Ottawa has earmarked $8.5 million in the budget to the Canadian Radio-television and Telecommunications Commission to develop a regulatory regime on digital giants' reuse of online news.
But experts are questioning whether the CRTC has the expertise for the task and whether it's already overstretched.
"Never has a Canadian government entrusted the CRTC with this much responsibility at a time when it is so lacking in public confidence and expertise," said Michael Geist, the University of Ottawa's Canada Research Chair in internet and e-commerce law.
Heritage Minister Pablo Rodriguez last week introduced a bill to support Canada's independent media modelled on an Australian law.
The online news bill, known as Bill C-18, would force tech companies such as Google and Meta, which owns Facebook and Instagram, to compensate Canadian news organizations for reusing their work on their platforms.
Digital platforms that fail to comply with the new law could face penalties of up to $15 million per day for repeated non-compliance.
The companies will have six months to negotiate private deals to compensate Canadian media outlets for reusing their news content or be forced to reach an agreement, if the federal bill becomes law.
The CRTC will monitor for non-compliance by online platforms and ensure that the independence of news outlets is not undermined by the deals.
Peter Menzies, a former vice-chair of the CRTC, said it was "ridiculous" to choose it as the regulator for the online news bill.
"The CRTC has absolutely zero history in publishing or in user-generated content business models, which makes it the absolutely wrong organization to be involved in oversight," he said.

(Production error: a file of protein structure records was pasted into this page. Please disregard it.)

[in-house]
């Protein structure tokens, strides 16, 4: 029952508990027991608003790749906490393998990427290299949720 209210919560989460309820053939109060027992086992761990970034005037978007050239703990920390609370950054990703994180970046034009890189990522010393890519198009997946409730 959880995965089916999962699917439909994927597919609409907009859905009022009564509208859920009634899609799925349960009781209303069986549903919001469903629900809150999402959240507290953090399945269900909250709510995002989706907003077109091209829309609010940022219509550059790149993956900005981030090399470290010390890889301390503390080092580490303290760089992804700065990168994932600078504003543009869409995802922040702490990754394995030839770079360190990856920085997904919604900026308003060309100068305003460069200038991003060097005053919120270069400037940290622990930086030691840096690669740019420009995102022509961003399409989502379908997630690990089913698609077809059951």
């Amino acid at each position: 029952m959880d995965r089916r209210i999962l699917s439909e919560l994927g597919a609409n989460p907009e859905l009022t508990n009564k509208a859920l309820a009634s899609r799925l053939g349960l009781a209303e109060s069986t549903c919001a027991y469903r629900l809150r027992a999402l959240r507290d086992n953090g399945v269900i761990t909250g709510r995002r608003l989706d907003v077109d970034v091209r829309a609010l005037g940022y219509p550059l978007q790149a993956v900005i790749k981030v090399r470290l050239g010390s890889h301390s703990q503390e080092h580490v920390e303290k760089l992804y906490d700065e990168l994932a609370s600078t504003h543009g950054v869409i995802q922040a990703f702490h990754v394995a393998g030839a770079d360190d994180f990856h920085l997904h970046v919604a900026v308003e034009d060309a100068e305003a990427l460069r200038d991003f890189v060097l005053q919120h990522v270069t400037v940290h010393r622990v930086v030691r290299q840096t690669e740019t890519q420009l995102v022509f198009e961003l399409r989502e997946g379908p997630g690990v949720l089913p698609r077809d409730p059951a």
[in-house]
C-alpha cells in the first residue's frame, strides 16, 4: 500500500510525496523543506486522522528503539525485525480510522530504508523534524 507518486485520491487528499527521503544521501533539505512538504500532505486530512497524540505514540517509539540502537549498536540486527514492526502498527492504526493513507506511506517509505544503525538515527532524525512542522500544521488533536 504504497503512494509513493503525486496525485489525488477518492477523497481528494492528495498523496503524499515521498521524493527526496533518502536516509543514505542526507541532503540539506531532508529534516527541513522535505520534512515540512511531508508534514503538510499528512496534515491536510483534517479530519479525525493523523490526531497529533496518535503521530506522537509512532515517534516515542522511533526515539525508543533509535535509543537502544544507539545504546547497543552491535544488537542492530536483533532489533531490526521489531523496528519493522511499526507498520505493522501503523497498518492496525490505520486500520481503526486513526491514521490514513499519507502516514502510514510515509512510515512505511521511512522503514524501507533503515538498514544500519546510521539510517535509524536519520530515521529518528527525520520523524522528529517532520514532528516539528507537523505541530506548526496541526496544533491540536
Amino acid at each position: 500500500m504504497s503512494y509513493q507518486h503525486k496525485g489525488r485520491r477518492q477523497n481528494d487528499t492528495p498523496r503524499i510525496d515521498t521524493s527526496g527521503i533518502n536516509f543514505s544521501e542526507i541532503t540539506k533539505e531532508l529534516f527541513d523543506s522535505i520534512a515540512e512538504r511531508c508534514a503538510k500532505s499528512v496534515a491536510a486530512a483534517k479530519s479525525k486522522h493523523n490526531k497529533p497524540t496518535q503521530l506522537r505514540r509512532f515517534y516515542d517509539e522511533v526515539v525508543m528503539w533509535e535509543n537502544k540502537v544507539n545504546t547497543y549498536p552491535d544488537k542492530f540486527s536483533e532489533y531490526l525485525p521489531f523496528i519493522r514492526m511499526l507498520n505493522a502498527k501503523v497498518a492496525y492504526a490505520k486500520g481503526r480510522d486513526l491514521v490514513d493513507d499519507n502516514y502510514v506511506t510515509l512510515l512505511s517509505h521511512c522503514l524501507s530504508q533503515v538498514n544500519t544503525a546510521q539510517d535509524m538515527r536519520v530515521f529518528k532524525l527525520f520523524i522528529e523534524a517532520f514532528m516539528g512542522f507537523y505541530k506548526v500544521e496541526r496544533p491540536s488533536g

The regulator is already facing a big expansion of its role with the government's parallel online streaming bill which extends broadcasting laws to platforms such as Netflix and Amazon Prime so they too support and promote Canadian content.
In Bill C-11, Rodriguez has asked the CRTC to regulate streaming services and video-sharing platforms including YouTube, Spotify, Netflix, Amazon Prime and Disney+.
A CRTC spokesman said it would be working with the Treasury Board, which oversees government spending, to get funds needed to fulfil its new duties.
"If adopted by Parliament, Bills C-11 and C-18 will bring increased responsibilities to the CRTC," said Eric Rancourt.
"In regards specifically to Bill C-18, the CRTC has a strong track record of implementing effective policies and adapting its approaches over time to the evolving market for news in both TV and radio, and with alternative dispute resolution under both the Broadcasting and Telecommunications Acts."
Laura Scaffidi, press secretary to Rodriguez, said the CRTC "has served Canadians for over 50 years."
“Beyond potential arbitration, the CRTC’s role in administering this legislation is fairly light-touch and based on clear criteria in the bill," she said.
"The CRTC will help ensure the process is transparent and meets the public interest as set out in section four of the act: enhance fairness in the Canadian digital news marketplace and contribute to its sustainability, including independent, local news," she said.
She said the $8.5 million in the budget would help the CRTC "to administer this legislation quickly and to build capacity where needed."
After the act comes into force, online platforms would have to cover any costs associated with administrating arbitration.
The online news bill was welcomed by the Canadian news industry, which has seen 451 outlets close their doors since 2008. Meanwhile, billions of advertising dollars have migrated from traditional news sources to tech platforms.
But experts predict platforms such as Meta and Google will fiercely resist putting a price tag on news links.
This report by The Canadian Press was first published April 11, 2022.
Meta funds a fellowship that supports journalism positions at The Canadian Press.
Marie Woolf, The Canadian Press